I have observed an unusual phenomenon related to plastic pots.
I have observed that after planting a few plastic pots of violas and pansies, the empty plastic pots replicate. The result is you end up with many more empty pots than you thought you bought with plants in them.
There can be no other reasonable explanation for this peculiarity other than “they replicated.”
How else would you explain to someone who doesn’t garden how you planted “just a few pansies and violas to brighten up the front porch” and ended up with so many extra pots?
Until we can better understand how this happens—this plastic replication— most gardeners do what they can to hide gather the evidence. I myself think the best place to hide keep the evidence is in plain site at the greenhouse where I bought the plants in the first place.
They will take back the replicated pots and add them to a growing pile where the pots can be observed more closely, away from the inquisitive stares of non-gardeners who can hardly believe that “plastic pots replicate.”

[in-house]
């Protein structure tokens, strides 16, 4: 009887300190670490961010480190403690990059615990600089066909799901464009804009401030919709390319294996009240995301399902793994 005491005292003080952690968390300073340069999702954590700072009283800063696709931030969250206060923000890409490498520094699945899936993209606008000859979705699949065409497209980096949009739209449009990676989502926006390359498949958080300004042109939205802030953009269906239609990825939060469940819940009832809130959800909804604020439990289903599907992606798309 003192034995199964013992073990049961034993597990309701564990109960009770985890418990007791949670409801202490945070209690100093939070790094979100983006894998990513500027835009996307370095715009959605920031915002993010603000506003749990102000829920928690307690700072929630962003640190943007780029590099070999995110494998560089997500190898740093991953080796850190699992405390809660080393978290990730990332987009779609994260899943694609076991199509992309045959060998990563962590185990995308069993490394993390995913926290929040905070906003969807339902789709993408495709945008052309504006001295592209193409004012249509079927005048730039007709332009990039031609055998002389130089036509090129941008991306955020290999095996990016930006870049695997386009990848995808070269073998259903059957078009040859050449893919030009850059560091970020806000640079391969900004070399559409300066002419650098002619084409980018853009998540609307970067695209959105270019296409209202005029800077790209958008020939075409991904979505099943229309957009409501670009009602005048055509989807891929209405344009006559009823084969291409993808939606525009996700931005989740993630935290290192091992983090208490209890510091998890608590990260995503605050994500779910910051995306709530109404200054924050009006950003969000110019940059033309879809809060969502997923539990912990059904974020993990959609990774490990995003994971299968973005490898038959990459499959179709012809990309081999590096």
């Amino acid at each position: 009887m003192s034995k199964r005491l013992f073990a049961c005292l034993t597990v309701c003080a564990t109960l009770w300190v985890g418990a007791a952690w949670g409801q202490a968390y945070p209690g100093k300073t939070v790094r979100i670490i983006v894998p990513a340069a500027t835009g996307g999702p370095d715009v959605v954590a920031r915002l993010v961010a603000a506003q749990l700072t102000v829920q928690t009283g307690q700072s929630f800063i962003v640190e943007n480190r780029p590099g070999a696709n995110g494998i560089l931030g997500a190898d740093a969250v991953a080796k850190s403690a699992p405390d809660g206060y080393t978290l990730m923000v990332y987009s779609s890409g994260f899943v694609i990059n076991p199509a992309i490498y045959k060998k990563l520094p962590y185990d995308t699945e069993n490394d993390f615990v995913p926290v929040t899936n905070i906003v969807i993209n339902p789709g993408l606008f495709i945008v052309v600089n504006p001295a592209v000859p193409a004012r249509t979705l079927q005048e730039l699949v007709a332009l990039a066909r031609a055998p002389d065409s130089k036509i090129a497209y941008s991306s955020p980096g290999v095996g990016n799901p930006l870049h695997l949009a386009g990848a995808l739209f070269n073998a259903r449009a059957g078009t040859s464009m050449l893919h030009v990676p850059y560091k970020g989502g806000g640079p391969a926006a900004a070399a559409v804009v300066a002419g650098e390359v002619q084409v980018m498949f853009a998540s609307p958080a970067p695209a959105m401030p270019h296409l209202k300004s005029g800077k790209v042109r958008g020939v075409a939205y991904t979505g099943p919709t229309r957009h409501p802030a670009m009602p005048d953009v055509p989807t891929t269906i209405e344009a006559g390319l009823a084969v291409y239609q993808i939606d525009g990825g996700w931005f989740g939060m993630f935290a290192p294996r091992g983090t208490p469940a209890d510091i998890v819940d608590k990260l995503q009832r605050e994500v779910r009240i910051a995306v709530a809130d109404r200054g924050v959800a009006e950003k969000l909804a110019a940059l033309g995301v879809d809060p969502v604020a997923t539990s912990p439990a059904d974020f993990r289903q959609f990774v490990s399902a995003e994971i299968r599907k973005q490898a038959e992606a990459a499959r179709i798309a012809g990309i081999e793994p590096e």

Now, astute readers will ask, “How is hiding keeping the evidence at the greenhouse helping us figure out how the plastic pot replication happens?”
It’s going to help because with all the evidence in one place, away from the non-gardeners who ask too many questions, we have time to think about it, to thoroughly investigate it, to offer ideas and hypotheses, all while looking for more plants to buy.
Now. No more questions. No more talking about this phenomenon in mixed company. For the sake of all gardeners everywhere who regularly contend with this plastic pot peculiarity, let’s just not investigate too closely.